July 27, 2006 - Daily Life
July 27, 2006 - Daily Life
Jul 28 2006, 02:49 PM
Group: TREC Team
Joined: 12-April 06
Member No.: 27
Some of you have been asking me about daily life and what a typical day is like. Our typical day is not like a normal day back home, so it should be fun for you to read this! The days are starting to feel quite normal to us now, and we expect that the life we return to in a few weeks will seem strange!
This is where we post a letter. Morten is the postmaster and he will take it to town next time he goes, or sends it with the supply boat on Thursdays.
Post Office Box
We wake up by 7:00am and enjoy breakfast served at 8:00. We have communal bathrooms with a shower, toilet and 2 sinks. The shower is neat because there is a heat setting on 38° C (100.5F) so you turn on the spigot and the right temperature water comes out. That is adjustable, but I have never once adjusted it. Good idea! I think I want one of those at my house.
You have seen the kind of breakfast spread that we are given, so we enjoy that and then make our lunch of sandwiches and spreads. We also fill our small thermoses with tea – this brings much comfort out in the field on a cold day. Then we meet in the living room for our morning powwow. This meeting arranges who will be going where; it is important to have groups of 3’s going to various places, for safety reasons. Generally within each group, one person will carry the riffle, one the flare gun and the third the radios and satellite phone. We are very conscious of polar bear and it is important to never be too far away from each other or our guns.
Then we pack our packs (we use backpacks, not daypacks, since we carry so much clothing, equipment and big lunches!) and meet at the garage to gather what ever items we might need, and then we hike to the lake. This is about 4 km (2.5 miles) and takes us just about 45-50 minutes. The first few times we did it, it took us over an hour, so we are all getting stronger and faster. At the 2 boats, we split into 2 groups, put on life jackets and raingear and push off. It can be a very wet ride, and depending on the wind and the lake surface, it can be rough. The distance we travel on the lake is about 4 km, and takes us about 15 minutes. Then we are at the south shore of the lake.
View From the Zodiac Boat
We then depart our separate ways. Some might be working the lake and stay in the boats. Others might be hiking 17 km (10 miles) to collect water samples from the two ISCO machines stationed along the river. One group might be hiking around Kongressvatnet, while the third might be hiking up the glacier 29 km (18 miles). We need to hike well to get all the work done, and can’t lounge around or fall behind too much. Because we all hike everyday, we generally are strong hikers and don’t have problems keeping up. All the groups check in with each other every hour on the hour with our radios. So far, it has been a fun little chat, with a joke or mini story, but if something bad were to happen, we would all be aware of it and be able to assist if needed. We also carry the satellite phones so that if there was an emergency, we could call the station and get help.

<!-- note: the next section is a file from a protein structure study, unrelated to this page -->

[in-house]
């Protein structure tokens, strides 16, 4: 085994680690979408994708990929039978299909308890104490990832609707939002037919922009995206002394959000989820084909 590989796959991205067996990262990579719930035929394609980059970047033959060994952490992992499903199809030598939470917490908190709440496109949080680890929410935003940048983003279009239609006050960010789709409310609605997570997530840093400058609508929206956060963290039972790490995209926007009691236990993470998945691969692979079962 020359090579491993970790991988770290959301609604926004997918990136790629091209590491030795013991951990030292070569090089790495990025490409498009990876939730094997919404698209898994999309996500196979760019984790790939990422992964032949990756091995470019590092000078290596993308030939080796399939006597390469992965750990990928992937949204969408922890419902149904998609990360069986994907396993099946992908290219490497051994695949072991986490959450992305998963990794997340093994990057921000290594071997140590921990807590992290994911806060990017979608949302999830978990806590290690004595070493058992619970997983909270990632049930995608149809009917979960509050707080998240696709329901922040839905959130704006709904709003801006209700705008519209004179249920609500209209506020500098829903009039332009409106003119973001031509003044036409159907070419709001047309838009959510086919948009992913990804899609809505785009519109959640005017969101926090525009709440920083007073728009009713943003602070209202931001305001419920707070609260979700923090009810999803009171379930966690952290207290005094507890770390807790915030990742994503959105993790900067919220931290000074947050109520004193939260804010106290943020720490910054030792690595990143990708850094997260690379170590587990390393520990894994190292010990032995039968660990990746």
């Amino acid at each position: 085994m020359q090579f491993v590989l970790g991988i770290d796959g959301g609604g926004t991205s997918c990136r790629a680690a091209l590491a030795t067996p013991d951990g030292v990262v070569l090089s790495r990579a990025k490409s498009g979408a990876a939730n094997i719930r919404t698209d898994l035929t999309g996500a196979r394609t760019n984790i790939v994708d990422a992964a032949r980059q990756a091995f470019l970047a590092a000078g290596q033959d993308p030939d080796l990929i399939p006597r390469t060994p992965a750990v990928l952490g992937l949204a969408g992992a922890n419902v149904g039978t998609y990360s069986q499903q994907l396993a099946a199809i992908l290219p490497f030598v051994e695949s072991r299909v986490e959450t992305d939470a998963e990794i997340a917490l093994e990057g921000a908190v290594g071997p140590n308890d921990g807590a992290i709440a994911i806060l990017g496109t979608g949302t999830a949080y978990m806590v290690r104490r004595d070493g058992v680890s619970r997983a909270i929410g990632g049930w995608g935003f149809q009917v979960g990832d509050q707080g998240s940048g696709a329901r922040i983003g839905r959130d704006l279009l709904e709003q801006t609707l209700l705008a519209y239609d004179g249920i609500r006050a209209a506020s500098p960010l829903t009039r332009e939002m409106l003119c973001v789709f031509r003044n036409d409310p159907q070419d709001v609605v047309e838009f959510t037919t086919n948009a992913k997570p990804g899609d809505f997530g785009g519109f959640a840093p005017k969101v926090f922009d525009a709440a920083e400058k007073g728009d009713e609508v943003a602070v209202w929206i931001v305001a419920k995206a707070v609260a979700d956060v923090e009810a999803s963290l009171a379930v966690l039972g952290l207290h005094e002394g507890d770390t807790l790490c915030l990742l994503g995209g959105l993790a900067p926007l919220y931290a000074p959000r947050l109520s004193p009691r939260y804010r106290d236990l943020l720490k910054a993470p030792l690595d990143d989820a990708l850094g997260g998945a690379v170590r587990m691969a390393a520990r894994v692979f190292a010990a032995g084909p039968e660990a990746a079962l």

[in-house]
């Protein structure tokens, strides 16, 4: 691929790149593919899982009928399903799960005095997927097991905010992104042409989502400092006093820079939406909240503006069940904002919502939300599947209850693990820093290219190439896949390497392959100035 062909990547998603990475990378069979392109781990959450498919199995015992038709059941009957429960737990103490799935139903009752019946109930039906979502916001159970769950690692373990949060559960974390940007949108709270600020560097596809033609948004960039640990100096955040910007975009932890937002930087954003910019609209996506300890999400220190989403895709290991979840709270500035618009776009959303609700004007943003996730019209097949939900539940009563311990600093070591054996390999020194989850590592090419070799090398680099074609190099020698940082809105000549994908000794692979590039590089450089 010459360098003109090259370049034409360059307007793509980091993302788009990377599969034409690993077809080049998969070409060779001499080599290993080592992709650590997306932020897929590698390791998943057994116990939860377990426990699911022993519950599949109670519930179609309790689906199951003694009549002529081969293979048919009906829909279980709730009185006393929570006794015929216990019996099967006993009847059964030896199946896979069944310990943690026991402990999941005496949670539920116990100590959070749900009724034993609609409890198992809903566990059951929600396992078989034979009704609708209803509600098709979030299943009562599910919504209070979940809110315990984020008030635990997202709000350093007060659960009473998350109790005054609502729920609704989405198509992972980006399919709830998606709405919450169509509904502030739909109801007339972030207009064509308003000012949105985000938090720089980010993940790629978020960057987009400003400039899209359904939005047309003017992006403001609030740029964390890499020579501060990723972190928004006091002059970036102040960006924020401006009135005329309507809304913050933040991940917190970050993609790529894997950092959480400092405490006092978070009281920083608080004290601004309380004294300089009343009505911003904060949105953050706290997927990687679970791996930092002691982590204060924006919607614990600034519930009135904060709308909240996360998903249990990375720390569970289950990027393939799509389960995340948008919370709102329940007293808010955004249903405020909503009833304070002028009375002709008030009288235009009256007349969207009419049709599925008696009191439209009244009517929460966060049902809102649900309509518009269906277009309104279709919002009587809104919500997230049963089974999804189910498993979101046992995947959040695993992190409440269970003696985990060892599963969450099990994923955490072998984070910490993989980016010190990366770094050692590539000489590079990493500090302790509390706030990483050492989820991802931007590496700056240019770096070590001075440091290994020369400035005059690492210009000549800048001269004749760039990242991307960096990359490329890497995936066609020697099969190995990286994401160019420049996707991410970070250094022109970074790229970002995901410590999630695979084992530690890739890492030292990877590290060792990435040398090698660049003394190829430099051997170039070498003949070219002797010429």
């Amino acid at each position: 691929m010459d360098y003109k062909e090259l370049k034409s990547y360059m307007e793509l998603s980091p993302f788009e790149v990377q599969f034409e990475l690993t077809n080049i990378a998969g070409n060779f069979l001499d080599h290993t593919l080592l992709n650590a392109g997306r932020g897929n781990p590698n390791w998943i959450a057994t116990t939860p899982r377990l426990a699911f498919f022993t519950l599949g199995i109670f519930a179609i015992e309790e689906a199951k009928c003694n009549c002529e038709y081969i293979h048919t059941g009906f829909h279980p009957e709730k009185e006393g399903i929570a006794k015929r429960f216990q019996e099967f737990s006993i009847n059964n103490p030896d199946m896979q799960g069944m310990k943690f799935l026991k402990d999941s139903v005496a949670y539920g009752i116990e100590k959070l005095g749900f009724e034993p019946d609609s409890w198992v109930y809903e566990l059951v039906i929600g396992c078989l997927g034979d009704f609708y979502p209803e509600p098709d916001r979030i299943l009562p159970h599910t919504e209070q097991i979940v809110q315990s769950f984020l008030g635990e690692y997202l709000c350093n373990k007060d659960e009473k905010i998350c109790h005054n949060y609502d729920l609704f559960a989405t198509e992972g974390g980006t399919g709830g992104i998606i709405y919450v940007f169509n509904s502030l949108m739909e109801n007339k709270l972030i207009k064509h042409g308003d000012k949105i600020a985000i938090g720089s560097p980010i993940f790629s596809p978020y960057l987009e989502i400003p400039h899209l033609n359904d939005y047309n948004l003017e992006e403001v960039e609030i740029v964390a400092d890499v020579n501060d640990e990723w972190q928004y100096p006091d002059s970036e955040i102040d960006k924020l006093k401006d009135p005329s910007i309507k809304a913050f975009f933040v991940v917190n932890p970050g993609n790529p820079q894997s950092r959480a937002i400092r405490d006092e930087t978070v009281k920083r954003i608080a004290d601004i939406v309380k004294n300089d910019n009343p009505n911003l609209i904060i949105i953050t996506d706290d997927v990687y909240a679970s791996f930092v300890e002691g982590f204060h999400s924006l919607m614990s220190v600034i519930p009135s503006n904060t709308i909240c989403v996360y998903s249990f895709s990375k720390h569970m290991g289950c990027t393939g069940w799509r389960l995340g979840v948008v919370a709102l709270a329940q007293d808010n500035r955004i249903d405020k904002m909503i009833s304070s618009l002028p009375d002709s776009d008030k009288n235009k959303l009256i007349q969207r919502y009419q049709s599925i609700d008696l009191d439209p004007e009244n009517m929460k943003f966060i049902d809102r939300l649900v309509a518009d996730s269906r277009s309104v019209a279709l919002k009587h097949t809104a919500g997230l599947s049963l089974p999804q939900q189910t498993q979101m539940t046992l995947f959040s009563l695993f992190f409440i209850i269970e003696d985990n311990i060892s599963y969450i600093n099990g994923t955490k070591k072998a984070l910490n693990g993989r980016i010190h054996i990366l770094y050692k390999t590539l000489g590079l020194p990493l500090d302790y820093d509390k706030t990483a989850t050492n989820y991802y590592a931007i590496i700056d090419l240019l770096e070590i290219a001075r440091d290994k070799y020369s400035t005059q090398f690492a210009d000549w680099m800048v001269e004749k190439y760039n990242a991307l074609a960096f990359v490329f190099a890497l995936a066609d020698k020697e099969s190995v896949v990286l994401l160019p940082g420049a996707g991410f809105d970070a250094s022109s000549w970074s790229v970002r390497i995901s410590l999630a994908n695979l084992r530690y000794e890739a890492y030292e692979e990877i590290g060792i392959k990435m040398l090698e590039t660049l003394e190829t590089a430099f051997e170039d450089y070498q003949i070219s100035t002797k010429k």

Checking in on the Radio
We have all been trained to be careful and we can never forget that part of our job. In fact, we tell one another if we are getting a blister on our foot or if we are tired. This might seem minor, but it can quickly lead to real problems for the hiker and the larger group. We also remind each other that “there are no heros” which makes us more aware of our care level and responsibility to stay well for the group. Taking a day off to stay back is important too, since we all need to rest sometime (I am doing that today, and nursing a few blisters). Some days we take Nuna, our friend Carolina’s dog with us. She is a retired Greenlandic sled dog and is trained to pull. She has carried back up to 8 kilograms of weight in water samples for us in her backpack and she loves it. She is also a great polar bear warning dog. Her tail will puff up huge and she will give 4 warning barks before just barking like crazy. I only know this because I was told – we have not seen a bear here.
Nuna on the Job
We try to arrange to be back at the south hut not long after 5:00pm. We then repeat our course back to the station by boat and foot arriving just before 7:00pm for a delicious dinner. We all look a bit frightful at dinner, with wind blasted and sunburned faces, wild hair and blurry eyes! After dinner, there is still much more to do. Many will be working directly with their samples; some will be researching, talking to Al and Mike or plotting and graphing data. We also enjoy laughing and playing cards some nights too. Soon, there will be presentations, and students will work hard to prepare for those. Sharing their ideas and findings is a really important part of being scientists together in the field.
We make sure to hang up our wet clothes, turn boots upside down on the perforated rack above the heater, clean mud off our gators, put clean firearms back in the locked cupboard and set all radios and phones to be recharged. Eventually we get to sleep, with the ducks quaking outside and the midnight sun shining through our windows.
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